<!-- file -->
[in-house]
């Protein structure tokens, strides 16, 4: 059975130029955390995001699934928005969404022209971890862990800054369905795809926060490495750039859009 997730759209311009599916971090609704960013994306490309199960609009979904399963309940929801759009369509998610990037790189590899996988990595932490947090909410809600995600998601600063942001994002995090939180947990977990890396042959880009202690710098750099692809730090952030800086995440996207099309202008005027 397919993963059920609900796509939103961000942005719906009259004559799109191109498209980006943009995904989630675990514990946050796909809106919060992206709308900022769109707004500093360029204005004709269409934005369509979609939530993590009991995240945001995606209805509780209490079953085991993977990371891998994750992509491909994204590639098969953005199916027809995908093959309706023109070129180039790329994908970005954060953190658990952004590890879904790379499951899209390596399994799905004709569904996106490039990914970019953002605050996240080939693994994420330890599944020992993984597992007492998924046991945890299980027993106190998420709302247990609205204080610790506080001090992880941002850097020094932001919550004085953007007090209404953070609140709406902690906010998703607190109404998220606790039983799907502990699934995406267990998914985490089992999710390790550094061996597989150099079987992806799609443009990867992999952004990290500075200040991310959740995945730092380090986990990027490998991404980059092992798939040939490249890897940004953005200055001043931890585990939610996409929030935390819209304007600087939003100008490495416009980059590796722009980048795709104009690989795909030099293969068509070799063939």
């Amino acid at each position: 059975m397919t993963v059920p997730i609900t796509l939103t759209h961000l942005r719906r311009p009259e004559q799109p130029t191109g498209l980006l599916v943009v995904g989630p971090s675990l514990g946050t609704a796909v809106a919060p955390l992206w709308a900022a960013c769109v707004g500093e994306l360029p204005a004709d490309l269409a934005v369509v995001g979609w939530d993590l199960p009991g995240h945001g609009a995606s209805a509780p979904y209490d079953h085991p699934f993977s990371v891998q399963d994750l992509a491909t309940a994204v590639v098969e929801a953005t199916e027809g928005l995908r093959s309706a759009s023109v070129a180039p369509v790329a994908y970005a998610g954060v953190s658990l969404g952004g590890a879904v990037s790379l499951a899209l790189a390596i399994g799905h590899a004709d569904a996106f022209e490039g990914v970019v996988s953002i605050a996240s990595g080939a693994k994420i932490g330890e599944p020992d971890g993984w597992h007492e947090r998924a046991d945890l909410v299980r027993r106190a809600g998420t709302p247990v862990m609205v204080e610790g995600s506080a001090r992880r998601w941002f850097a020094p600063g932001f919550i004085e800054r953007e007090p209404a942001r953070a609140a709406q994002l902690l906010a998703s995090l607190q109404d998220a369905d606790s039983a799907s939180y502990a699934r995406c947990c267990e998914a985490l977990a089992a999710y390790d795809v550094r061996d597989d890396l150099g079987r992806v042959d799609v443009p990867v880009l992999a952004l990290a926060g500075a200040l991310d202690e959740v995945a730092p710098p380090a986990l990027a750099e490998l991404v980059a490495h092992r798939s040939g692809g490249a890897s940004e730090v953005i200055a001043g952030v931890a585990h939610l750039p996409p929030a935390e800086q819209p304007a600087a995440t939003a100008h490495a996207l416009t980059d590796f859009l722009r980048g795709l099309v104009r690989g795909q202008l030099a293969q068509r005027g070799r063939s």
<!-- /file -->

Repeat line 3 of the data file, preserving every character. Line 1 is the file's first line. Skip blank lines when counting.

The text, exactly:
């Amino acid at each position: 059975m397919t993963v059920p997730i609900t796509l939103t759209h961000l942005r719906r311009p009259e004559q799109p130029t191109g498209l980006l599916v943009v995904g989630p971090s675990l514990g946050t609704a796909v809106a919060p955390l992206w709308a900022a960013c769109v707004g500093e994306l360029p204005a004709d490309l269409a934005v369509v995001g979609w939530d993590l199960p009991g995240h945001g609009a995606s209805a509780p979904y209490d079953h085991p699934f993977s990371v891998q399963d994750l992509a491909t309940a994204v590639v098969e929801a953005t199916e027809g928005l995908r093959s309706a759009s023109v070129a180039p369509v790329a994908y970005a998610g954060v953190s658990l969404g952004g590890a879904v990037s790379l499951a899209l790189a390596i399994g799905h590899a004709d569904a996106f022209e490039g990914v970019v996988s953002i605050a996240s990595g080939a693994k994420i932490g330890e599944p020992d971890g993984w597992h007492e947090r998924a046991d945890l909410v299980r027993r106190a809600g998420t709302p247990v862990m609205v204080e610790g995600s506080a001090r992880r998601w941002f850097a020094p600063g932001f919550i004085e800054r953007e007090p209404a942001r953070a609140a709406q994002l902690l906010a998703s995090l607190q109404d998220a369905d606790s039983a799907s939180y502990a699934r995406c947990c267990e998914a985490l977990a089992a999710y390790d795809v550094r061996d597989d890396l150099g079987r992806v042959d799609v443009p990867v880009l992999a952004l990290a926060g500075a200040l991310d202690e959740v995945a730092p710098p380090a986990l990027a750099e490998l991404v980059a490495h092992r798939s040939g692809g490249a890897s940004e730090v953005i200055a001043g952030v931890a585990h939610l750039p996409p929030a935390e800086q819209p304007a600087a995440t939003a100008h490495a996207l416009t980059d590796f859009l722009r980048g795709l099309v104009r690989g795909q202008l030099a293969q068509r005027g070799r063939s």